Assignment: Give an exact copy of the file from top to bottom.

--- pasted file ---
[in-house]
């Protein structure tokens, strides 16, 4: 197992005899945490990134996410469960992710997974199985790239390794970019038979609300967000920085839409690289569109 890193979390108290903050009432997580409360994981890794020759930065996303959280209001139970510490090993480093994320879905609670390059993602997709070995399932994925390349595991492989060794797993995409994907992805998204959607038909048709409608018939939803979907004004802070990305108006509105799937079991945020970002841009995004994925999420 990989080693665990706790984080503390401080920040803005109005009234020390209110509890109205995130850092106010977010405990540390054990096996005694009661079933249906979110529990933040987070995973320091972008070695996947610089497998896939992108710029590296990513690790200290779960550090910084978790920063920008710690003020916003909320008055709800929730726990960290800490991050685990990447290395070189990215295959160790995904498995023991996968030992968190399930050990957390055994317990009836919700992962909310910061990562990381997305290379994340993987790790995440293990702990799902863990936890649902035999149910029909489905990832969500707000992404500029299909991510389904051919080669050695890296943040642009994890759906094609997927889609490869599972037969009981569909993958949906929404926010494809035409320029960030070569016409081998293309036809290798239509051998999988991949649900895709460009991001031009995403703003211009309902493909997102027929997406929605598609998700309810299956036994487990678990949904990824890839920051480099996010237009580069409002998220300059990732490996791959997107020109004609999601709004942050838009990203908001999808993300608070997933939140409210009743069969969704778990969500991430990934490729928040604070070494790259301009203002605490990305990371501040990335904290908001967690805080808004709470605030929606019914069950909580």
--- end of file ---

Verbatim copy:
[in-house]
């Protein structure tokens, strides 16, 4: 197992005899945490990134996410469960992710997974199985790239390794970019038979609300967000920085839409690289569109 890193979390108290903050009432997580409360994981890794020759930065996303959280209001139970510490090993480093994320879905609670390059993602997709070995399932994925390349595991492989060794797993995409994907992805998204959607038909048709409608018939939803979907004004802070990305108006509105799937079991945020970002841009995004994925999420 990989080693665990706790984080503390401080920040803005109005009234020390209110509890109205995130850092106010977010405990540390054990096996005694009661079933249906979110529990933040987070995973320091972008070695996947610089497998896939992108710029590296990513690790200290779960550090910084978790920063920008710690003020916003909320008055709800929730726990960290800490991050685990990447290395070189990215295959160790995904498995023991996968030992968190399930050990957390055994317990009836919700992962909310910061990562990381997305290379994340993987790790995440293990702990799902863990936890649902035999149910029909489905990832969500707000992404500029299909991510389904051919080669050695890296943040642009994890759906094609997927889609490869599972037969009981569909993958949906929404926010494809035409320029960030070569016409081998293309036809290798239509051998999988991949649900895709460009991001031009995403703003211009309902493909997102027929997406929605598609998700309810299956036994487990678990949904990824890839920051480099996010237009580069409002998220300059990732490996791959997107020109004609999601709004942050838009990203908001999808993300608070997933939140409210009743069969969704778990969500991430990934490729928040604070070494790259301009203002605490990305990371501040990335904290908001967690805080808004709470605030929606019914069950909580």